The ‘Cheltenham Roar’ and other racing phrases and slang

The 'Cheltenham Roar' and other racing phrases and slang I swear the weeks and months fly by. It doesn’t seem five minutes since the 2019 Cheltenham Festival and now the 2000 Festival is almost upon us. The event is high on the list of those looking for betting opportunities, as it offers four whole days of top class racing, a total of 28 races in total to get your teeth into. The bookmakers all gear up for it too, with opportunities to take advantage of ante-post Cheltenham festival betting offers . It’s no wonder really when an estimated £35,000 a second is bet during the four day festival.

If those betting figures make your eyes spin, it’s a good time to remind you that there is a fever pitch atmosphere around Cheltenham both on and off course. With 60,000 attending the Cheltenham Festival each day and the majority of those having a wager, it’s no surprise that the figure bet is fairly mind boggling (£300 million+ in total). So take advantage of whatever bet bonuses and odds boosters you can get your hands on, and go for it! Be sure too, to listen out for the famous ‘Cheltenham Roar’ at the start of the first race. That’s the phrase used to describe the rapturous sound let out by the huge Cheltenham crowds. It’s funny how central phrases and slag are to the racing world. It certainly has a distinctive nomenclature.

Some other examples of betting slang, used to describe odds and sums of money, have their origins in Cockney rhyming slang. ‘Carpet’, meaning odds of 3/1, is a contraction of ‘Carpet Bag’, which is rhyming slang for ‘Drag’ or, in other words, a three-month prison sentence. Other well-known examples include ‘Lady’, short for ‘Lady Godiva’, meaning ‘fiver’, or £5 Sterling, ‘Cockle’, short for ‘Cock and Hen’, meaning ten, or £10 Sterling. Expressions such as ‘Pony’, meaning £25 Sterling, and ‘Monkey’, meaning £500 Sterling, are more obscure, but the most plausible explanation of their derivation is that, historically, the animals appeared on Indian rupee banknotes of the appropriate denominations.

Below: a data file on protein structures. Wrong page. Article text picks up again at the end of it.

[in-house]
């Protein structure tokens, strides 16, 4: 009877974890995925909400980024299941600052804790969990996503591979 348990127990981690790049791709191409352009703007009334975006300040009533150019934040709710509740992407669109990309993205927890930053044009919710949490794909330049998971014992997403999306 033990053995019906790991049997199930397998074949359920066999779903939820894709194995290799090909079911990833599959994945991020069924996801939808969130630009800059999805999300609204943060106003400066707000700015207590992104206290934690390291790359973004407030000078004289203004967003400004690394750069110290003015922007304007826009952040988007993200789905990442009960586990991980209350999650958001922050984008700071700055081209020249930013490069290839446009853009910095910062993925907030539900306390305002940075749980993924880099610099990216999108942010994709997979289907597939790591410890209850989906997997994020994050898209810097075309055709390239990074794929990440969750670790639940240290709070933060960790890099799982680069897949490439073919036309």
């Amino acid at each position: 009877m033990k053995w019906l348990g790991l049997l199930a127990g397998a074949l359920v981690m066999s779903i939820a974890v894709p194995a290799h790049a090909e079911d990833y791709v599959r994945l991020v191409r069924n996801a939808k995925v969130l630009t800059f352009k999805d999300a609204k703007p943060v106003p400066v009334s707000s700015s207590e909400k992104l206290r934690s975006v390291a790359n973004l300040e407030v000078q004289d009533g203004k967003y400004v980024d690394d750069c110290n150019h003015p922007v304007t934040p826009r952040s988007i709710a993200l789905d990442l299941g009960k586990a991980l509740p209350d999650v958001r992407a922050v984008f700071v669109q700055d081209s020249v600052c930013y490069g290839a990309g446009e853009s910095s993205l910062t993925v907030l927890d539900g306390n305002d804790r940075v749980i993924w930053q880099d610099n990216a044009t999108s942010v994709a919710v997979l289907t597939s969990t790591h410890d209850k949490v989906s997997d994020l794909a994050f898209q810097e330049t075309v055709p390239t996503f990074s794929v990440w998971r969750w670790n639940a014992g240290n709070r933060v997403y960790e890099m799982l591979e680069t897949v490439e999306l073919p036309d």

The modern betting ring is a far cry from the days of yesteryear, when odds were written in chalk on blackboards, bets were entered, by hand, into ledgers and betting tickets were printed on brightly coloured cardboard. Modern technology has also rendered the traditional, white-gloved tic-tac man, employed to communicate odds changes to his bookmaker by using coded arm movements, all but obsolete. Albeit a shadow of its former self, the betting ring still exists, as does the betting slang that has been used by bookmakers and their floor men to bamboozle punters since time immemorial.

The ‘dark art’ of tic-tac may be largely a thing of the past, but the expressions used to describe gestures of the ‘secret’ sign language – and, hence, the odds those gestures represent – remain a cause of confusion. For example, ‘Wrist’, ‘Ear ‘Ole’ and ‘Top of the Head’ can be translated as odds of 5/4, 6/4 and 9/4, respectively, by those ‘in the know’. To add to their good-natured deceit, or subterfuge, bookmakers are also fond of ‘back slang’, such that the numbers ‘Four’, ‘Six’ and ‘Seven’ become ‘Rouf’, ‘Xis’ or ‘X’s’ and ‘Neves’, respectively. So, ‘X’s to Rouf’ is just another way of saying ‘Ear ‘Ole’, or 6/4. Similarly, ‘Ten’ becomes ‘Net’, so it naturally follows that 16/1 becomes ‘Net and X’s’ and 20/1 becomes ‘Double Net’.

Saratoga Racecourse